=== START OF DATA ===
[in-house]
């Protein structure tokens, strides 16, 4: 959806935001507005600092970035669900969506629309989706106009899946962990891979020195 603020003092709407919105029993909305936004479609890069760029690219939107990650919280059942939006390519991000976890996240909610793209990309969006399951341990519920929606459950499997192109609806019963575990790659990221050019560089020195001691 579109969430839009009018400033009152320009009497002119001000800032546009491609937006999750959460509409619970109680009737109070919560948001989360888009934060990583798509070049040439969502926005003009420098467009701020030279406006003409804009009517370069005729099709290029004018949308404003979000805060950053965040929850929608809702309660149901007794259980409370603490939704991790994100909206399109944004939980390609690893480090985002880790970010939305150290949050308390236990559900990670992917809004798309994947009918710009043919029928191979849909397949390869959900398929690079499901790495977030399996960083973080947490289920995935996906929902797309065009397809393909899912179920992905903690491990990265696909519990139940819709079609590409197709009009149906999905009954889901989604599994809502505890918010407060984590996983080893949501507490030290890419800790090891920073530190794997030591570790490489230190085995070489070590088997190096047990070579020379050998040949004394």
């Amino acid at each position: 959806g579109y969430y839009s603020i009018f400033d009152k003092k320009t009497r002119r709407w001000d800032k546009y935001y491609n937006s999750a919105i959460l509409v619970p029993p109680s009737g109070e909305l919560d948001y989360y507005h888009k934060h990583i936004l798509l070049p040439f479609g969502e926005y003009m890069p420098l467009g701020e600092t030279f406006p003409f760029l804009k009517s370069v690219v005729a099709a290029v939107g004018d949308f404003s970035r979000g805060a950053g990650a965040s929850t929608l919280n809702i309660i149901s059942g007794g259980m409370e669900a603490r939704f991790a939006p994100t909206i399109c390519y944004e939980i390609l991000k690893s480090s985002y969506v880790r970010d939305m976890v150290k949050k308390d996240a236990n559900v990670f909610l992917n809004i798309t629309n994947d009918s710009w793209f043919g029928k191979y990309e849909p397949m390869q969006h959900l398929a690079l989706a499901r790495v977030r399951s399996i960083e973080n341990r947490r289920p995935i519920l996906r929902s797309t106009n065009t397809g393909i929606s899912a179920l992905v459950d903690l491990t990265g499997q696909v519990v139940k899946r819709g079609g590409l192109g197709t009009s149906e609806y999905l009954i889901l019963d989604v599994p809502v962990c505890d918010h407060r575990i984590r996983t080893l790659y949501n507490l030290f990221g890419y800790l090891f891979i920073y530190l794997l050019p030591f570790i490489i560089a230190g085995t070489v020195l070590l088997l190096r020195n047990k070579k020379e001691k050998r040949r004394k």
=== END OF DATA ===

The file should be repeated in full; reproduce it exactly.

[in-house]
């Protein structure tokens, strides 16, 4: 959806935001507005600092970035669900969506629309989706106009899946962990891979020195 603020003092709407919105029993909305936004479609890069760029690219939107990650919280059942939006390519991000976890996240909610793209990309969006399951341990519920929606459950499997192109609806019963575990790659990221050019560089020195001691 579109969430839009009018400033009152320009009497002119001000800032546009491609937006999750959460509409619970109680009737109070919560948001989360888009934060990583798509070049040439969502926005003009420098467009701020030279406006003409804009009517370069005729099709290029004018949308404003979000805060950053965040929850929608809702309660149901007794259980409370603490939704991790994100909206399109944004939980390609690893480090985002880790970010939305150290949050308390236990559900990670992917809004798309994947009918710009043919029928191979849909397949390869959900398929690079499901790495977030399996960083973080947490289920995935996906929902797309065009397809393909899912179920992905903690491990990265696909519990139940819709079609590409197709009009149906999905009954889901989604599994809502505890918010407060984590996983080893949501507490030290890419800790090891920073530190794997030591570790490489230190085995070489070590088997190096047990070579020379050998040949004394």
């Amino acid at each position: 959806g579109y969430y839009s603020i009018f400033d009152k003092k320009t009497r002119r709407w001000d800032k546009y935001y491609n937006s999750a919105i959460l509409v619970p029993p109680s009737g109070e909305l919560d948001y989360y507005h888009k934060h990583i936004l798509l070049p040439f479609g969502e926005y003009m890069p420098l467009g701020e600092t030279f406006p003409f760029l804009k009517s370069v690219v005729a099709a290029v939107g004018d949308f404003s970035r979000g805060a950053g990650a965040s929850t929608l919280n809702i309660i149901s059942g007794g259980m409370e669900a603490r939704f991790a939006p994100t909206i399109c390519y944004e939980i390609l991000k690893s480090s985002y969506v880790r970010d939305m976890v150290k949050k308390d996240a236990n559900v990670f909610l992917n809004i798309t629309n994947d009918s710009w793209f043919g029928k191979y990309e849909p397949m390869q969006h959900l398929a690079l989706a499901r790495v977030r399951s399996i960083e973080n341990r947490r289920p995935i519920l996906r929902s797309t106009n065009t397809g393909i929606s899912a179920l992905v459950d903690l491990t990265g499997q696909v519990v139940k899946r819709g079609g590409l192109g197709t009009s149906e609806y999905l009954i889901l019963d989604v599994p809502v962990c505890d918010h407060r575990i984590r996983t080893l790659y949501n507490l030290f990221g890419y800790l090891f891979i920073y530190l794997l050019p030591f570790i490489i560089a230190g085995t070489v020195l070590l088997l190096r020195n047990k070579k020379e001691k050998r040949r004394k």